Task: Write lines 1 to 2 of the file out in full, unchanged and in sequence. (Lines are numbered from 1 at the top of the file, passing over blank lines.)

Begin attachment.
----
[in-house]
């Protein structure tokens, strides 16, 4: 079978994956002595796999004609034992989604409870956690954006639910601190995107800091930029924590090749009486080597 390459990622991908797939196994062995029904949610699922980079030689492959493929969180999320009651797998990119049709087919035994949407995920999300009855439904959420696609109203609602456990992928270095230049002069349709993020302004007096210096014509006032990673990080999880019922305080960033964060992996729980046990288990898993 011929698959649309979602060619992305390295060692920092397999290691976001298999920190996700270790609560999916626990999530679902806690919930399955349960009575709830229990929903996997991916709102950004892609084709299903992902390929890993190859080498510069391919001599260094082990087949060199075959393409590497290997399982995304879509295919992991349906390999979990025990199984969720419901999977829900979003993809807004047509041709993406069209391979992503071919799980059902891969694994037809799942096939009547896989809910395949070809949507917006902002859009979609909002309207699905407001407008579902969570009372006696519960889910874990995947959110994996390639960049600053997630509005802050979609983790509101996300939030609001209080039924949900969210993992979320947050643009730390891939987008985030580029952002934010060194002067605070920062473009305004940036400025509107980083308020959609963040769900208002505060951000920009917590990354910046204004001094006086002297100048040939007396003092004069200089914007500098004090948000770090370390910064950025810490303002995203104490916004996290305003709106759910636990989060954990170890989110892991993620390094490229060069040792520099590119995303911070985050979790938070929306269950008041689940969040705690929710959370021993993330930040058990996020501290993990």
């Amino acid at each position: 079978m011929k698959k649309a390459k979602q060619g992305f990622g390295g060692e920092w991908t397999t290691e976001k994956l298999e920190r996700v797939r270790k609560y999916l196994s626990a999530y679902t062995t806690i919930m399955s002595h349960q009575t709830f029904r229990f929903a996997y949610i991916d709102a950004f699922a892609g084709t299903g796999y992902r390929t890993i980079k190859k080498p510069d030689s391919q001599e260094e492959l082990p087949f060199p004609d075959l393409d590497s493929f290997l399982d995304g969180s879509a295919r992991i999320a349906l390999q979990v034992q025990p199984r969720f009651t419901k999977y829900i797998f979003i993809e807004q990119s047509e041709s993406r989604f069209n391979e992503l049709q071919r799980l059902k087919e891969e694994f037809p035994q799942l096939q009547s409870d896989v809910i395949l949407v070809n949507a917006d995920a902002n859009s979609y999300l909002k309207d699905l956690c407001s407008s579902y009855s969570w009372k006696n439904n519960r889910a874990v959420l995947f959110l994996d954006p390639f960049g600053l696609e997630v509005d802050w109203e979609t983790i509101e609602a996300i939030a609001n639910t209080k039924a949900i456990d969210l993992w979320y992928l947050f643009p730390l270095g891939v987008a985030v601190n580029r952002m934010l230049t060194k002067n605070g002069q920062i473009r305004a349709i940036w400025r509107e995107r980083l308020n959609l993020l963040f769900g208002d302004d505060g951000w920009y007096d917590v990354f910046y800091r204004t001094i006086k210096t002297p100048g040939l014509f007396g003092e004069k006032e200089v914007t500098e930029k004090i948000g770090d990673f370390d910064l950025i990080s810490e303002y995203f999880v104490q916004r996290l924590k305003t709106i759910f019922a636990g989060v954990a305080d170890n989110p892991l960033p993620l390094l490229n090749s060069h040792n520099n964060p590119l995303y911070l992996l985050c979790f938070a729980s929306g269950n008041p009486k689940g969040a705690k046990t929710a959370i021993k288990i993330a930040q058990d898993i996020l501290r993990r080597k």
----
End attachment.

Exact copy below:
[in-house]
């Protein structure tokens, strides 16, 4: 079978994956002595796999004609034992989604409870956690954006639910601190995107800091930029924590090749009486080597 390459990622991908797939196994062995029904949610699922980079030689492959493929969180999320009651797998990119049709087919035994949407995920999300009855439904959420696609109203609602456990992928270095230049002069349709993020302004007096210096014509006032990673990080999880019922305080960033964060992996729980046990288990898993 011929698959649309979602060619992305390295060692920092397999290691976001298999920190996700270790609560999916626990999530679902806690919930399955349960009575709830229990929903996997991916709102950004892609084709299903992902390929890993190859080498510069391919001599260094082990087949060199075959393409590497290997399982995304879509295919992991349906390999979990025990199984969720419901999977829900979003993809807004047509041709993406069209391979992503071919799980059902891969694994037809799942096939009547896989809910395949070809949507917006902002859009979609909002309207699905407001407008579902969570009372006696519960889910874990995947959110994996390639960049600053997630509005802050979609983790509101996300939030609001209080039924949900969210993992979320947050643009730390891939987008985030580029952002934010060194002067605070920062473009305004940036400025509107980083308020959609963040769900208002505060951000920009917590990354910046204004001094006086002297100048040939007396003092004069200089914007500098004090948000770090370390910064950025810490303002995203104490916004996290305003709106759910636990989060954990170890989110892991993620390094490229060069040792520099590119995303911070985050979790938070929306269950008041689940969040705690929710959370021993993330930040058990996020501290993990």